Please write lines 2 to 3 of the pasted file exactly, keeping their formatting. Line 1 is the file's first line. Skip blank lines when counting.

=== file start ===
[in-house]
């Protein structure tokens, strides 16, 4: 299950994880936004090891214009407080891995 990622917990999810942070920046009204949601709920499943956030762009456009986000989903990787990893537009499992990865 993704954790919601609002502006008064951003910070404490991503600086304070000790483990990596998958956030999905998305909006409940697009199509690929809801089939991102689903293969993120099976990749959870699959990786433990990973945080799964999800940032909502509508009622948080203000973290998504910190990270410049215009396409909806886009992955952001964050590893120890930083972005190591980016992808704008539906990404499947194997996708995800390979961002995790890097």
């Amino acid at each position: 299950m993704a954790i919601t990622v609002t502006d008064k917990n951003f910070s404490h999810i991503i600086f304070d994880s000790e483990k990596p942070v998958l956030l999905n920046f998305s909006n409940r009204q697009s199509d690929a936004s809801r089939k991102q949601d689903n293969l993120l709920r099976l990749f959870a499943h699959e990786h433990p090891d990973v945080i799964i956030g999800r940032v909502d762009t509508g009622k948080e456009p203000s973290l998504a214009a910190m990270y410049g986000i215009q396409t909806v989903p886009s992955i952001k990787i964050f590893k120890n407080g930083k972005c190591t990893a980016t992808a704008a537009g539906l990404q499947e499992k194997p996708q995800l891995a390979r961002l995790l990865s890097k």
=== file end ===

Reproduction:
């Protein structure tokens, strides 16, 4: 299950994880936004090891214009407080891995 990622917990999810942070920046009204949601709920499943956030762009456009986000989903990787990893537009499992990865 993704954790919601609002502006008064951003910070404490991503600086304070000790483990990596998958956030999905998305909006409940697009199509690929809801089939991102689903293969993120099976990749959870699959990786433990990973945080799964999800940032909502509508009622948080203000973290998504910190990270410049215009396409909806886009992955952001964050590893120890930083972005190591980016992808704008539906990404499947194997996708995800390979961002995790890097």
């Amino acid at each position: 299950m993704a954790i919601t990622v609002t502006d008064k917990n951003f910070s404490h999810i991503i600086f304070d994880s000790e483990k990596p942070v998958l956030l999905n920046f998305s909006n409940r009204q697009s199509d690929a936004s809801r089939k991102q949601d689903n293969l993120l709920r099976l990749f959870a499943h699959e990786h433990p090891d990973v945080i799964i956030g999800r940032v909502d762009t509508g009622k948080e456009p203000s973290l998504a214009a910190m990270y410049g986000i215009q396409t909806v989903p886009s992955i952001k990787i964050f590893k120890n407080g930083k972005c190591t990893a980016t992808a704008a537009g539906l990404q499947e499992k194997p996708q995800l891995a390979r961002l995790l990865s890097k």